The Christmas tree may have been decorated already earlier but ours is usually brought in on the day. Our tree decorations are of the traditional Christmas tree style, i.e. all sorts of decorations together regardless of the colour or the style. The Finns traditionally top the tree with a star but recently I’ve also seen angels sold in the shops. A wreath is also hung outside the front door, although they may not be as massive as seen in other countries. Also external lights are very modest compared to for example some of the British displays. Other traditional Christmas decorations include for example straw mobiles. The typical Christmas flowers are amaryllis, poinsettia and hyacinths.

During the day and the early evening the Finns visit the cemeteries to light candles for the loved ones that are no longer with us and actually the cemeteries look very beautiful with hundreds of candles in the darkening evening.

Finnish Cemetery at Christmas by Jussi Hellsten Photography

Image Credit: Jussi Hellsten

Christmas Meal

Families usually celebrate Christmas together and might even go to a sauna before the festive meal. The festive meal is based on tradition from farmer houses when the times were tough. The main meat is a ham roast that is usually prepared in advance by roasting the ham in the oven overnight (in a low temperature). There are also always 3 different casseroles of carrot and rice, potato, and swede, many different fishes including gravad lax and herring salad.

Recipes for a Traditional Finnish Christmas Meal - Photo by Studio Fotoni

Image Credit: Studio Fotoni via’s Christmas Recipes

Finnish Santa Claus

In Finland we are great believers in Santa Claus, which is a no surprise seeing as he lives in Finnish Lapland, in a place called Korvatunturi! The departure of the Santa on the 23 rd is even shown on the main news and apparently the clip is shown worldwide. If there are kids in the family, the Santa usually pays a visit and always asks if the children have been good. The smaller the children, the earlier the visit takes a place.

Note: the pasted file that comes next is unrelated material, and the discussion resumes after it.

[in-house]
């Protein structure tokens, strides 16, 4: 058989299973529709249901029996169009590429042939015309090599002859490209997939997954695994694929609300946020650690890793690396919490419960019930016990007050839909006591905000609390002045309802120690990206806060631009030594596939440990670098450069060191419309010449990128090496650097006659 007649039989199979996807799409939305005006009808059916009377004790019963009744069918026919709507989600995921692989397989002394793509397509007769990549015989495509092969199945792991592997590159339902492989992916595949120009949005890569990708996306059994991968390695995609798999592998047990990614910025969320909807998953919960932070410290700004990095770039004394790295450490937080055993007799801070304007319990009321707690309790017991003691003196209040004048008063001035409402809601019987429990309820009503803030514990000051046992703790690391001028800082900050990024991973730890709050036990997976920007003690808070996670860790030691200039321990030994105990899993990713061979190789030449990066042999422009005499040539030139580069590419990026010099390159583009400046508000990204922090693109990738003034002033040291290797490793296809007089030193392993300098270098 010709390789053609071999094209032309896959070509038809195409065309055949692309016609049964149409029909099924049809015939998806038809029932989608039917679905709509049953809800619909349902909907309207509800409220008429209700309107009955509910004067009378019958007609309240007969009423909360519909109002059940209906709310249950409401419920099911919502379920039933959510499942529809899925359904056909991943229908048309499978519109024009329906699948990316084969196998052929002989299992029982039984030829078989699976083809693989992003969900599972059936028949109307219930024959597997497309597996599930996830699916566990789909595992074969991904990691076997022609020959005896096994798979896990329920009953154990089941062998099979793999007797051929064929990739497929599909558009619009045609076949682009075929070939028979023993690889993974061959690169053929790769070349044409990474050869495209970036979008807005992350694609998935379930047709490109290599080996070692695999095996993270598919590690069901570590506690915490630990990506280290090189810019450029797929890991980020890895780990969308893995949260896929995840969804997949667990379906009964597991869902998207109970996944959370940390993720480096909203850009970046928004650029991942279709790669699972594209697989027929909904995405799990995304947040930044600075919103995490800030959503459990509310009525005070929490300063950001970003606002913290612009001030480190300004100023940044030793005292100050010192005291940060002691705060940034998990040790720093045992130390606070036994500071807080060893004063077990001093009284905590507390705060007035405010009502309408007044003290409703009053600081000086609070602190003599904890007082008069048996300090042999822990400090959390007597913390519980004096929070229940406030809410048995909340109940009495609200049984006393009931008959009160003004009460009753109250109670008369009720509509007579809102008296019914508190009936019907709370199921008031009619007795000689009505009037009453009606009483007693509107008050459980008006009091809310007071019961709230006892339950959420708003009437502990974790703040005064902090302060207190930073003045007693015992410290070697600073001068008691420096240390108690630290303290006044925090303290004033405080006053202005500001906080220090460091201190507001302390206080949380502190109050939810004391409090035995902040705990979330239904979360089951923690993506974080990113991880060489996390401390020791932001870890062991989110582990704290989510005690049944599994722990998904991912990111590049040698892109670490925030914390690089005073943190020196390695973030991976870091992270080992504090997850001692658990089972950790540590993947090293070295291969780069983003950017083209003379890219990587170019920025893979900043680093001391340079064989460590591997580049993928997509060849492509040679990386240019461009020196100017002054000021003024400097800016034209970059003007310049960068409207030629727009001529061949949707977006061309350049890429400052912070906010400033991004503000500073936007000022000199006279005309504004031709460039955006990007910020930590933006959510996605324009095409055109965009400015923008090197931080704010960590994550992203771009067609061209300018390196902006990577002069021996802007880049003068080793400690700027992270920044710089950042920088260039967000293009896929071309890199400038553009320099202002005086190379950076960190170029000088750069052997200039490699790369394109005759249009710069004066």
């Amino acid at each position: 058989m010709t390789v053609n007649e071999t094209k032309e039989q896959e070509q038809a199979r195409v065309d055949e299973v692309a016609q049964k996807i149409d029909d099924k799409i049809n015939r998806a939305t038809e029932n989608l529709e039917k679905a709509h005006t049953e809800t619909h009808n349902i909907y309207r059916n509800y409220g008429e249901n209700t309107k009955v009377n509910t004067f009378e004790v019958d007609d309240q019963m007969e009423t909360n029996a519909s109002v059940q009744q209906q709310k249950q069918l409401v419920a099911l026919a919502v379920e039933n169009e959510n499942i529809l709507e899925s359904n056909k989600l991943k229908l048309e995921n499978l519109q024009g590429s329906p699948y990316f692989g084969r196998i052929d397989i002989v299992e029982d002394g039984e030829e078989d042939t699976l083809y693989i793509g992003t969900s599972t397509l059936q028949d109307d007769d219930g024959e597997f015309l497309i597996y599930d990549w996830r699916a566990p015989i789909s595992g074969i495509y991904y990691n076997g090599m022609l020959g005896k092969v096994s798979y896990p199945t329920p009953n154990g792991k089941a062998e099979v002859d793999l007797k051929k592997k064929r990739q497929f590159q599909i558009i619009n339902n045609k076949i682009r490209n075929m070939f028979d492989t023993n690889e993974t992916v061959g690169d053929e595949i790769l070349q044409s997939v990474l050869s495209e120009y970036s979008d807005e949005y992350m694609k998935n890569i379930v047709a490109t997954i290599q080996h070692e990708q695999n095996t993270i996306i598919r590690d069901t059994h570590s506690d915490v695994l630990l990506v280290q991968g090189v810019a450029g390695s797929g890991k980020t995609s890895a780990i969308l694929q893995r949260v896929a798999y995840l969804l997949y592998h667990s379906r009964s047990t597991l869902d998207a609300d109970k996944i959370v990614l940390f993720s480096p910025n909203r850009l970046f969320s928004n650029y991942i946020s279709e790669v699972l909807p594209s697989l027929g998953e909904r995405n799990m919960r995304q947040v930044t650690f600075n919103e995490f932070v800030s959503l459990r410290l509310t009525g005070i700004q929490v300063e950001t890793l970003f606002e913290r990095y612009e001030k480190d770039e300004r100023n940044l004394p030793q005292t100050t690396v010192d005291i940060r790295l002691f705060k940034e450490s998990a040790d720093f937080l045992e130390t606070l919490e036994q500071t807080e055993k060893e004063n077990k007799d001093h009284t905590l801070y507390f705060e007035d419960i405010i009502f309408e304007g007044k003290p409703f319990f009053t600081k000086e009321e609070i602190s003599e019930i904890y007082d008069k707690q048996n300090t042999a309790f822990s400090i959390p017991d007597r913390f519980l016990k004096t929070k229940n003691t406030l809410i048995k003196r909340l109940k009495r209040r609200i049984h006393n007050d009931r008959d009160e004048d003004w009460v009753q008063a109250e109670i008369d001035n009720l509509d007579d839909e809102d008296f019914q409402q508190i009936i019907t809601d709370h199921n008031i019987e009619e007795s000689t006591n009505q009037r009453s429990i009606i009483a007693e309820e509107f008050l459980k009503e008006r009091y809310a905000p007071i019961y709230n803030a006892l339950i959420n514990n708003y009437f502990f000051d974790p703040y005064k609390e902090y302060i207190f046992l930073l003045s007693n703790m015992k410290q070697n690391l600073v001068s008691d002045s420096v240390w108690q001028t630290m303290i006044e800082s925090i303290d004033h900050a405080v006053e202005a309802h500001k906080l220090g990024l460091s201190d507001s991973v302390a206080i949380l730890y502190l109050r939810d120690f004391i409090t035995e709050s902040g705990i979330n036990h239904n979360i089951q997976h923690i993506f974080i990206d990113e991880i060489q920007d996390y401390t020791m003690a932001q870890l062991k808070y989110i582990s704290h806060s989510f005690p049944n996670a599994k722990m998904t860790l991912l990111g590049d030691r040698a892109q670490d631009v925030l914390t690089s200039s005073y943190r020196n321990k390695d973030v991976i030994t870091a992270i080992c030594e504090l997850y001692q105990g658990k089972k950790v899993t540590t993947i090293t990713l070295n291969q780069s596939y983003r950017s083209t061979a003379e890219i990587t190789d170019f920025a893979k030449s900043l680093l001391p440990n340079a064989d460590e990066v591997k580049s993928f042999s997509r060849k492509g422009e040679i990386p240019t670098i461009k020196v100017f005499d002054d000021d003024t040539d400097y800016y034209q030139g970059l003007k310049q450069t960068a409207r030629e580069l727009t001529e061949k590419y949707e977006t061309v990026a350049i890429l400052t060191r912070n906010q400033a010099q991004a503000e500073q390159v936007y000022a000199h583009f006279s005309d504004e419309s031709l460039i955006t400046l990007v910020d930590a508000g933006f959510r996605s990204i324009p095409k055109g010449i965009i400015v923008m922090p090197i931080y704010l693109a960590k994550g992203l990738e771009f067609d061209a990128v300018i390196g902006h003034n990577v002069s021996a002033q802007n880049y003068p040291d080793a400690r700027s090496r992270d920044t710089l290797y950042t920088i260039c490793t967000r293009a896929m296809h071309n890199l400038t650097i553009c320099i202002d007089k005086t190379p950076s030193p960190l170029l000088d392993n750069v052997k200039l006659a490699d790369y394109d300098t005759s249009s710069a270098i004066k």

LIST OF FINNISH CHRISTMAS TRADITIONS - Photo of Finnish Santa Claus in Rovaniemi - Photo by Finland SantaImage Credit: Finland Santa for

The rest of the evening is spent together by playing games or watching tv etc. Traditionally there are also Christmas night church masses.

The Christmas day is a quiet day in Finnish families and traditionally the Boxing Day is for visiting families and friends. This is also for ‘Tapanin Tanssit’ Stephen’s Dance and people are allowed to go to dance; there are even particular ‘Tapanin Tanssit’ in some bars.

Hyvää joulua – Happy Christmas from Hei Moose!


CHRISTMAS :: Call for “Scandinavian Christmas” Blog Submissions

I’m planning a Scandinavian Christmas series!

Scandinavian Christmas Tree via antlivinorregrdImage via Lantliv i Norregård

In case you think it’s crazy to talk about Christmas already, well, December 25th is actually THIS. CLOSE. Can you believe it?